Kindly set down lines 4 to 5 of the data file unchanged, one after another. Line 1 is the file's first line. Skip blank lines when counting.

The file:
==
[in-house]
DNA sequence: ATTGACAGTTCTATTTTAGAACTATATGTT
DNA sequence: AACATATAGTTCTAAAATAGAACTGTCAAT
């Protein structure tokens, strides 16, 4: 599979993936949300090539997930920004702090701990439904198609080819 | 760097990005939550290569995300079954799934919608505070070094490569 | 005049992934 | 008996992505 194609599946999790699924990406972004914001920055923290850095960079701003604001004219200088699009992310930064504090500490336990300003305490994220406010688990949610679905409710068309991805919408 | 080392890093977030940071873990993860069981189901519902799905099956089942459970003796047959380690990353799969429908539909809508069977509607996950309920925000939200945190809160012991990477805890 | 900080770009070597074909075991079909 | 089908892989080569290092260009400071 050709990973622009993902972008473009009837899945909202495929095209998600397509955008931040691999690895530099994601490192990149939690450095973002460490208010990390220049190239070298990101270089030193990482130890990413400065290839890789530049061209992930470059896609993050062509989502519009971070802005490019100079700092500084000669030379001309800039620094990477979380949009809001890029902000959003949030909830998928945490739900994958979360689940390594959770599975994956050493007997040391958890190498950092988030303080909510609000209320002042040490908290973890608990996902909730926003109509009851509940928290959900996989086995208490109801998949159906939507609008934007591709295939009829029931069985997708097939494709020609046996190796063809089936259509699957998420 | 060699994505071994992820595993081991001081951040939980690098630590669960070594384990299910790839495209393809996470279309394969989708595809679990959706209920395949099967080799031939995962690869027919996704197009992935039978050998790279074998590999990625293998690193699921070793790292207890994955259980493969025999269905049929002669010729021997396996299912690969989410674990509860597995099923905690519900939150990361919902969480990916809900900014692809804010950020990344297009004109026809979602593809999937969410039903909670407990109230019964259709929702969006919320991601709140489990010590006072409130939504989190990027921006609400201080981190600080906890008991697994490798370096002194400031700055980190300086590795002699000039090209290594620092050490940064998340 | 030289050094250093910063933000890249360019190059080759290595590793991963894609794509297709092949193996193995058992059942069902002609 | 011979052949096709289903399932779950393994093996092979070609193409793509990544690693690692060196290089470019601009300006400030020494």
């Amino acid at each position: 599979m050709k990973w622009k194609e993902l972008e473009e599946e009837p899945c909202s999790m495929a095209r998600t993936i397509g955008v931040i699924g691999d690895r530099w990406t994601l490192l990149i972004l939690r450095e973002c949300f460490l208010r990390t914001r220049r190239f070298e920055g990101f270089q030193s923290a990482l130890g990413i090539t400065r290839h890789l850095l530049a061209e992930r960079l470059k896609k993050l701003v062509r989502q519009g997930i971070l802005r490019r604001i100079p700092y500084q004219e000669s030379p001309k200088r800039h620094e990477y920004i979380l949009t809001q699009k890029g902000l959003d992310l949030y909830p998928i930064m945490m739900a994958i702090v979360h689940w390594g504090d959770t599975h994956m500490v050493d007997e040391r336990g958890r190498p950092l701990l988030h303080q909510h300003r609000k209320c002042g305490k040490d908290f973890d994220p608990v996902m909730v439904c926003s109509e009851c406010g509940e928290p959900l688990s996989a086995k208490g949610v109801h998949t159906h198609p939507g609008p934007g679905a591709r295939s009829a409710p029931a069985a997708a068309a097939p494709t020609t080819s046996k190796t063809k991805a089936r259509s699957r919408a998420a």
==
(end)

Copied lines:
């Protein structure tokens, strides 16, 4: 599979993936949300090539997930920004702090701990439904198609080819 | 760097990005939550290569995300079954799934919608505070070094490569 | 005049992934 | 008996992505 194609599946999790699924990406972004914001920055923290850095960079701003604001004219200088699009992310930064504090500490336990300003305490994220406010688990949610679905409710068309991805919408 | 080392890093977030940071873990993860069981189901519902799905099956089942459970003796047959380690990353799969429908539909809508069977509607996950309920925000939200945190809160012991990477805890 | 900080770009070597074909075991079909 | 089908892989080569290092260009400071 050709990973622009993902972008473009009837899945909202495929095209998600397509955008931040691999690895530099994601490192990149939690450095973002460490208010990390220049190239070298990101270089030193990482130890990413400065290839890789530049061209992930470059896609993050062509989502519009971070802005490019100079700092500084000669030379001309800039620094990477979380949009809001890029902000959003949030909830998928945490739900994958979360689940390594959770599975994956050493007997040391958890190498950092988030303080909510609000209320002042040490908290973890608990996902909730926003109509009851509940928290959900996989086995208490109801998949159906939507609008934007591709295939009829029931069985997708097939494709020609046996190796063809089936259509699957998420 | 060699994505071994992820595993081991001081951040939980690098630590669960070594384990299910790839495209393809996470279309394969989708595809679990959706209920395949099967080799031939995962690869027919996704197009992935039978050998790279074998590999990625293998690193699921070793790292207890994955259980493969025999269905049929002669010729021997396996299912690969989410674990509860597995099923905690519900939150990361919902969480990916809900900014692809804010950020990344297009004109026809979602593809999937969410039903909670407990109230019964259709929702969006919320991601709140489990010590006072409130939504989190990027921006609400201080981190600080906890008991697994490798370096002194400031700055980190300086590795002699000039090209290594620092050490940064998340 | 030289050094250093910063933000890249360019190059080759290595590793991963894609794509297709092949193996193995058992059942069902002609 | 011979052949096709289903399932779950393994093996092979070609193409793509990544690693690692060196290089470019601009300006400030020494």
């Amino acid at each position: 599979m050709k990973w622009k194609e993902l972008e473009e599946e009837p899945c909202s999790m495929a095209r998600t993936i397509g955008v931040i699924g691999d690895r530099w990406t994601l490192l990149i972004l939690r450095e973002c949300f460490l208010r990390t914001r220049r190239f070298e920055g990101f270089q030193s923290a990482l130890g990413i090539t400065r290839h890789l850095l530049a061209e992930r960079l470059k896609k993050l701003v062509r989502q519009g997930i971070l802005r490019r604001i100079p700092y500084q004219e000669s030379p001309k200088r800039h620094e990477y920004i979380l949009t809001q699009k890029g902000l959003d992310l949030y909830p998928i930064m945490m739900a994958i702090v979360h689940w390594g504090d959770t599975h994956m500490v050493d007997e040391r336990g958890r190498p950092l701990l988030h303080q909510h300003r609000k209320c002042g305490k040490d908290f973890d994220p608990v996902m909730v439904c926003s109509e009851c406010g509940e928290p959900l688990s996989a086995k208490g949610v109801h998949t159906h198609p939507g609008p934007g679905a591709r295939s009829a409710p029931a069985a997708a068309a097939p494709t020609t080819s046996k190796t063809k991805a089936r259509s699957r919408a998420a």